Through her monologue, Ferrera breathes life into the character and brings depth to the movie, shedding light on the emotional struggles that women often endure in a society that imposes unrealistic standards!
But the euphoria ends there!
The movie barely delves into this complex issue and handles it in a rushed manner.
After awakening stereotypical Barbie, America Ferrera gives a pep talk to all the Barbies one by one, deprogramming them and making them realize they have been "brainwashed" by the Kens, losing their sense of identity and self. The deprogrammed Barbies then employ tactics typically associated with women to instigate conflict among the Kens, enabling the Barbies to regain control and rule Barbieland.
In the movie, to repair the rift between Barbieland and the real world, Barbieland should return to its original state, where women rule and men aka Kens, have no sense of agency or autonomy, existing solely to serve and hover around the Barbies for their pleasure.
However, this solution does not seem equitable or fair.
One aspect that struck me is the prevalent power imbalance in both the make-believe pink and plastic Barbieland and the real world, the latter closely mirrors our own reality. This awareness however not dealt with adequately is reflected in Barbie's realization in the second half of the movie wherein she acknowledges that it isn't fair to Ken or the Kens that every night has to be girls' night, recognizing the feeling of powerlessness that arises when one's entire existence is defined by others, lacking agency and autonomy. This profound insight barely lasts for a few moments as all Barbies rejoice in taking back what’s theirs - Barbieland. Creating not only the same imbalance they deeply despised in the real world but also in Barbieland!
Ultimately, the movie does raise significant issues but it barely scratches the surface of feminism and patriarchy, dealing with them in a rushed and underdeveloped manner. The “deprogramming” scene and subsequent resolution seem too simplistic for the complexity of the topic.
Furthermore, the absence of representation for the third-gender in both worlds is a notable oversight.
Perhaps the movie's intention was to showcase Barbie as more than just a stereotype, but it missed the mark by not addressing the perpetuation of stereotypes through the character/actor itself. Furthermore, the absence of acknowledgment for a third-gender in Barbieland appears peculiar and raises questions about the inclusivity of this seemingly perfect (imperfect) world. A more inclusive and balanced approach could have been the key to addressing the subject matter in Barbieland. By recognizing and embracing a broader range of gender identities, Barbieland could become a more welcoming and understanding place, fostering empathy and unity among its inhabitants.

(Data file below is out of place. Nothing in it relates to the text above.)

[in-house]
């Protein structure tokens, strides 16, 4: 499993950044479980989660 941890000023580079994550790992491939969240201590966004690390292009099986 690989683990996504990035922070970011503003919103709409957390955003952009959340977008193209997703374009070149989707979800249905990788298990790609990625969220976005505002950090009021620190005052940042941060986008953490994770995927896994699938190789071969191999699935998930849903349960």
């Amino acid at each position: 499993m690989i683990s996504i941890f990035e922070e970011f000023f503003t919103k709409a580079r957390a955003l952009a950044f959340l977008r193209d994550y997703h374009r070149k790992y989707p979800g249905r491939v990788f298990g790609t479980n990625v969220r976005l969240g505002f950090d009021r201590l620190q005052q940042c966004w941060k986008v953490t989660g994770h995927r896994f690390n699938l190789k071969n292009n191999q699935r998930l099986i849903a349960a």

In my view, it would have been more appropriate to create a world where Barbies and Kens coexist harmoniously, acknowledging and respecting each other's uniqueness and individuality. In this idyllic realm, the concept of a third-gender should also find acceptance and representation, embracing the diverse spectrum of identities that exist.
In conclusion, I found that the movie attempted to elevate Barbie to the status of a feminist icon and deliver a social commentary on patriarchy, but unfortunately, it falls short on both counts. Indeed, the movie not only lacks inclusivity but also fails to handle such important issues with the gravity they deserve and lacks the depth and coherence needed for a comprehensive and inclusive commentary.
For me, it would have been more enjoyable to see a film focusing on light-hearted fluff and entertainment instead of basing the entire storyline on the premise that Barbie can be more than a "stereotype” and handling complex societal issues half-heartedly.
In good faith,
P.S. - One article's headline noted that it is "A Resounding Closure To The Stereotypes It Has Created Over The Years". In my view, it is far for from it. What do you think?
 Mattel, Inc. v. MCA Records, Inc.
On September 11, 1997, Mattel filed a lawsuit in the Central District of California's federal court, asserting 11 allegations against MCA (Aqua's American record company), as well as other parties. Barbie was described in the song as a "Blonde Bimbo," which according to Mattel violated the Barbie trademark and turned her into a sex object. They claimed that the song's lyrics violated their copyrights and Barbie trademarks, damaged their brand's reputation, and interfered with their marketing strategy.